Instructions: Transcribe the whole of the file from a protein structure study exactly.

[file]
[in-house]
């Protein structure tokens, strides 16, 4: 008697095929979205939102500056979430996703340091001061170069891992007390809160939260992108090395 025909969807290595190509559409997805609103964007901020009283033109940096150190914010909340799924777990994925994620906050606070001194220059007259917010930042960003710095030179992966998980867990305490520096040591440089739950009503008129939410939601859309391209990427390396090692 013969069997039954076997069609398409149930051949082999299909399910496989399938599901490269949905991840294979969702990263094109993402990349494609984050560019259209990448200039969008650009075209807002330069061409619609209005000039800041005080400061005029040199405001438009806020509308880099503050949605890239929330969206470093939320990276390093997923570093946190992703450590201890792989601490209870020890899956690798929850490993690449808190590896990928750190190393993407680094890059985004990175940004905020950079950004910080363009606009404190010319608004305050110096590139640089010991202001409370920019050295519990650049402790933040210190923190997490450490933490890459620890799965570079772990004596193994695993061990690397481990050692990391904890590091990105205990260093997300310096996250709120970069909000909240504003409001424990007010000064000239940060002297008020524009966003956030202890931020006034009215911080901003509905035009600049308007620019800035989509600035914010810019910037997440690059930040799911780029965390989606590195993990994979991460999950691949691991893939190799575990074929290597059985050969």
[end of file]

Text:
[in-house]
């Protein structure tokens, strides 16, 4: 008697095929979205939102500056979430996703340091001061170069891992007390809160939260992108090395 025909969807290595190509559409997805609103964007901020009283033109940096150190914010909340799924777990994925994620906050606070001194220059007259917010930042960003710095030179992966998980867990305490520096040591440089739950009503008129939410939601859309391209990427390396090692 013969069997039954076997069609398409149930051949082999299909399910496989399938599901490269949905991840294979969702990263094109993402990349494609984050560019259209990448200039969008650009075209807002330069061409619609209005000039800041005080400061005029040199405001438009806020509308880099503050949605890239929330969206470093939320990276390093997923570093946190992703450590201890792989601490209870020890899956690798929850490993690449808190590896990928750190190393993407680094890059985004990175940004905020950079950004910080363009606009404190010319608004305050110096590139640089010991202001409370920019050295519990650049402790933040210190923190997490450490933490890459620890799965570079772990004596193994695993061990690397481990050692990391904890590091990105205990260093997300310096996250709120970069909000909240504003409001424990007010000064000239940060002297008020524009966003956030202890931020006034009215911080901003509905035009600049308007620019800035989509600035914010810019910037997440690059930040799911780029965390989606590195993990994979991460999950691949691991893939190799575990074929290597059985050969």